When I was growing up, my dad worked in sales. Trade shows were a big part of his job; today, he jokes about how he doesn’t feel well-traveled, yet he knows the interiors of global convention centers by heart. Every time he’d come home from a show, he’d give me a tote bag filled with the company swag he’d collected – stress balls, paperweights, magnets. Or, as he delightedly called it, “useless stuff.”
This joke went on for years, and child-sized me thought it was hilarious. The memories take on a new perspective now that trade shows are centric to many of our clients’ businesses. Every company with a presence at an industry event pours hours of work and thousands of dollars into preparation and marketing. However, if those teams lose sight of their big-picture event goals, they can miss chances for influential meetings and measure less ROI in the end.
Smart trade show prep should focus on connecting with customers, not passing out branded snow globes. This might include scheduling meetings with users and influencers, creating a digital press kit, applying for awards and speaking opportunities or refreshing yourself about the past year’s top-performing company blogs. Our trade show checklist covers these bases, as well as a planning timeline, social media etiquette, content marketing preparation and media prep suggestions, plus a few other lessons we’ve learned firsthand.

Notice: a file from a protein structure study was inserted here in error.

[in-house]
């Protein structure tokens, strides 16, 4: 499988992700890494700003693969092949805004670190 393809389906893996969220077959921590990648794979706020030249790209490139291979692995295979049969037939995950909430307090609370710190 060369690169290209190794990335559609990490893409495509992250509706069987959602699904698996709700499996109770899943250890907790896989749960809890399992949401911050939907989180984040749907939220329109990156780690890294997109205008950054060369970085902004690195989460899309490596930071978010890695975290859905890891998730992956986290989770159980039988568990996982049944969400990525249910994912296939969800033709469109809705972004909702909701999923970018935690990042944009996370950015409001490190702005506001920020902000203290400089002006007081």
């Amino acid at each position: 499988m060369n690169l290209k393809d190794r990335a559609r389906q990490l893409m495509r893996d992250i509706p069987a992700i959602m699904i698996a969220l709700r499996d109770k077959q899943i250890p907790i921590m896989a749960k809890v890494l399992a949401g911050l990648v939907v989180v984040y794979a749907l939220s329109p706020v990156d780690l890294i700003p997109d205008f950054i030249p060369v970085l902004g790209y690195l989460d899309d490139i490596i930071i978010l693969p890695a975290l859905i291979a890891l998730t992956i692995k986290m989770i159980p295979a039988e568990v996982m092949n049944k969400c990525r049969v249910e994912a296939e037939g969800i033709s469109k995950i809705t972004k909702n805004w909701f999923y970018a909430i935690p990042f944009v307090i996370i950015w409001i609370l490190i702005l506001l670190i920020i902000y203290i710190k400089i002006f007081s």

Download the checklist to help your team answer these questions and make the most of your next event:
How long is the ideal in-person meeting?
Is my slide deck a bad idea?
What should we do if a reporter comes to our booth when our spokesperson isn’t around?
What kind of conversations will I have at the show?
How early should I start planning, and how?
My dad’s trade-show circuit brought him to Boston while I was in college there. When I visited him on the show floor, we laughed at the ways trade shows have changed, yet stayed the same over the years. Maybe there will always be swag, but, it now takes something a lot more valuable than tchotchkes to earn attention. If you don’t deliver the right messaging, in the right formats to the right people, the show won’t be as valuable, no matter how many knick-knacks you order beforehand.
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